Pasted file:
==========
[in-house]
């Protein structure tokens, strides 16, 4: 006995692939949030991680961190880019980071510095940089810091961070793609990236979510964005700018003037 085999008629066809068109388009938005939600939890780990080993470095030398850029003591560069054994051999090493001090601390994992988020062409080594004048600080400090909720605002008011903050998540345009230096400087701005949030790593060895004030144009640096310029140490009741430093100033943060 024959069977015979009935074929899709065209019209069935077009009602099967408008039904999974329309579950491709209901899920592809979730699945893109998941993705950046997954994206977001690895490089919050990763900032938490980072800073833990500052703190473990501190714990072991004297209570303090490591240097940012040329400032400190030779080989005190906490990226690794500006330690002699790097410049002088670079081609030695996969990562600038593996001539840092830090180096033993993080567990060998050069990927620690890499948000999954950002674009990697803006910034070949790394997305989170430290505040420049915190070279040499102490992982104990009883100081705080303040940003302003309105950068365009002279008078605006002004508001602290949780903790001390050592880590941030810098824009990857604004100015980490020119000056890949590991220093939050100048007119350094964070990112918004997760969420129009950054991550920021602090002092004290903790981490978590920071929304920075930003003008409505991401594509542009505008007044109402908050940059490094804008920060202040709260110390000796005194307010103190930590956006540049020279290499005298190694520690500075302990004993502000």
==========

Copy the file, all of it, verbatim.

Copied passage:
[in-house]
């Protein structure tokens, strides 16, 4: 006995692939949030991680961190880019980071510095940089810091961070793609990236979510964005700018003037 085999008629066809068109388009938005939600939890780990080993470095030398850029003591560069054994051999090493001090601390994992988020062409080594004048600080400090909720605002008011903050998540345009230096400087701005949030790593060895004030144009640096310029140490009741430093100033943060 024959069977015979009935074929899709065209019209069935077009009602099967408008039904999974329309579950491709209901899920592809979730699945893109998941993705950046997954994206977001690895490089919050990763900032938490980072800073833990500052703190473990501190714990072991004297209570303090490591240097940012040329400032400190030779080989005190906490990226690794500006330690002699790097410049002088670079081609030695996969990562600038593996001539840092830090180096033993993080567990060998050069990927620690890499948000999954950002674009990697803006910034070949790394997305989170430290505040420049915190070279040499102490992982104990009883100081705080303040940003302003309105950068365009002279008078605006002004508001602290949780903790001390050592880590941030810098824009990857604004100015980490020119000056890949590991220093939050100048007119350094964070990112918004997760969420129009950054991550920021602090002092004290903790981490978590920071929304920075930003003008409505991401594509542009505008007044109402908050940059490094804008920060202040709260110390000796005194307010103190930590956006540049020279290499005298190694520690500075302990004993502000």